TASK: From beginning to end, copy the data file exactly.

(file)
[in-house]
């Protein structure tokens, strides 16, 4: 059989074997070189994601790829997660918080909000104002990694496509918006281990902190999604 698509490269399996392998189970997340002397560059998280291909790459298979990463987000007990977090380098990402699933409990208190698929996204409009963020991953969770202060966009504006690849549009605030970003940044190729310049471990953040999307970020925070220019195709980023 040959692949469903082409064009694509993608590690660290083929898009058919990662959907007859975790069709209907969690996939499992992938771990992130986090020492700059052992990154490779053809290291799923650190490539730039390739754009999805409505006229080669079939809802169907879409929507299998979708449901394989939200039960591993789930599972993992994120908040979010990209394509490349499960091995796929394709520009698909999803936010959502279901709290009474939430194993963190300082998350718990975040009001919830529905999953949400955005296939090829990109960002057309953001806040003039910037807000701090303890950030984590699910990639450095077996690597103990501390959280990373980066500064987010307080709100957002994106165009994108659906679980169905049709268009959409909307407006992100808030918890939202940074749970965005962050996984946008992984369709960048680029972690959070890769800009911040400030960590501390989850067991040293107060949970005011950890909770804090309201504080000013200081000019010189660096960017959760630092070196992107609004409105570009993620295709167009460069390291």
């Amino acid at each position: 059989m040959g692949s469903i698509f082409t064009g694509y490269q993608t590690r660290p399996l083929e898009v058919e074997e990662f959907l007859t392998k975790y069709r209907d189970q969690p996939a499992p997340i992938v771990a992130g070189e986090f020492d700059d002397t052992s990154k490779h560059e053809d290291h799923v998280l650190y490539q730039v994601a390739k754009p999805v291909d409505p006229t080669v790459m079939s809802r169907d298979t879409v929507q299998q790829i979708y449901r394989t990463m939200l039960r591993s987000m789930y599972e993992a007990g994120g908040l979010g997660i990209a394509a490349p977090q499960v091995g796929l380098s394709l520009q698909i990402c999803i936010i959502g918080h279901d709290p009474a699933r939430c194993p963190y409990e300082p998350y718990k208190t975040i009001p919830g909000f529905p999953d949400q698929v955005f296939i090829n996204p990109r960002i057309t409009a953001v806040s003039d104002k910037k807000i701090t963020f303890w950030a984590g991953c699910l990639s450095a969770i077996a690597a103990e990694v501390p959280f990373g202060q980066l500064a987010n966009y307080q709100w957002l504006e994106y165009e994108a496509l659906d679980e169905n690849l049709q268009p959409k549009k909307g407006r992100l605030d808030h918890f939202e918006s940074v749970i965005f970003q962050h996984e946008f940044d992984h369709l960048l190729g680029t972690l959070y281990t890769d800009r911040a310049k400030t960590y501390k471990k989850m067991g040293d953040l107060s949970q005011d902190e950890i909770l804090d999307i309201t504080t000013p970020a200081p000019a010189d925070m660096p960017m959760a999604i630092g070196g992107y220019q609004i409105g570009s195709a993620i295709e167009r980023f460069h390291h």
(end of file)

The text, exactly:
[in-house]
């Protein structure tokens, strides 16, 4: 059989074997070189994601790829997660918080909000104002990694496509918006281990902190999604 698509490269399996392998189970997340002397560059998280291909790459298979990463987000007990977090380098990402699933409990208190698929996204409009963020991953969770202060966009504006690849549009605030970003940044190729310049471990953040999307970020925070220019195709980023 040959692949469903082409064009694509993608590690660290083929898009058919990662959907007859975790069709209907969690996939499992992938771990992130986090020492700059052992990154490779053809290291799923650190490539730039390739754009999805409505006229080669079939809802169907879409929507299998979708449901394989939200039960591993789930599972993992994120908040979010990209394509490349499960091995796929394709520009698909999803936010959502279901709290009474939430194993963190300082998350718990975040009001919830529905999953949400955005296939090829990109960002057309953001806040003039910037807000701090303890950030984590699910990639450095077996690597103990501390959280990373980066500064987010307080709100957002994106165009994108659906679980169905049709268009959409909307407006992100808030918890939202940074749970965005962050996984946008992984369709960048680029972690959070890769800009911040400030960590501390989850067991040293107060949970005011950890909770804090309201504080000013200081000019010189660096960017959760630092070196992107609004409105570009993620295709167009460069390291």
């Amino acid at each position: 059989m040959g692949s469903i698509f082409t064009g694509y490269q993608t590690r660290p399996l083929e898009v058919e074997e990662f959907l007859t392998k975790y069709r209907d189970q969690p996939a499992p997340i992938v771990a992130g070189e986090f020492d700059d002397t052992s990154k490779h560059e053809d290291h799923v998280l650190y490539q730039v994601a390739k754009p999805v291909d409505p006229t080669v790459m079939s809802r169907d298979t879409v929507q299998q790829i979708y449901r394989t990463m939200l039960r591993s987000m789930y599972e993992a007990g994120g908040l979010g997660i990209a394509a490349p977090q499960v091995g796929l380098s394709l520009q698909i990402c999803i936010i959502g918080h279901d709290p009474a699933r939430c194993p963190y409990e300082p998350y718990k208190t975040i009001p919830g909000f529905p999953d949400q698929v955005f296939i090829n996204p990109r960002i057309t409009a953001v806040s003039d104002k910037k807000i701090t963020f303890w950030a984590g991953c699910l990639s450095a969770i077996a690597a103990e990694v501390p959280f990373g202060q980066l500064a987010n966009y307080q709100w957002l504006e994106y165009e994108a496509l659906d679980e169905n690849l049709q268009p959409k549009k909307g407006r992100l605030d808030h918890f939202e918006s940074v749970i965005f970003q962050h996984e946008f940044d992984h369709l960048l190729g680029t972690l959070y281990t890769d800009r911040a310049k400030t960590y501390k471990k989850m067991g040293d953040l107060s949970q005011d902190e950890i909770l804090d999307i309201t504080t000013p970020a200081p000019a010189d925070m660096p960017m959760a999604i630092g070196g992107y220019q609004i409105g570009s195709a993620i295709e167009r980023f460069h390291h």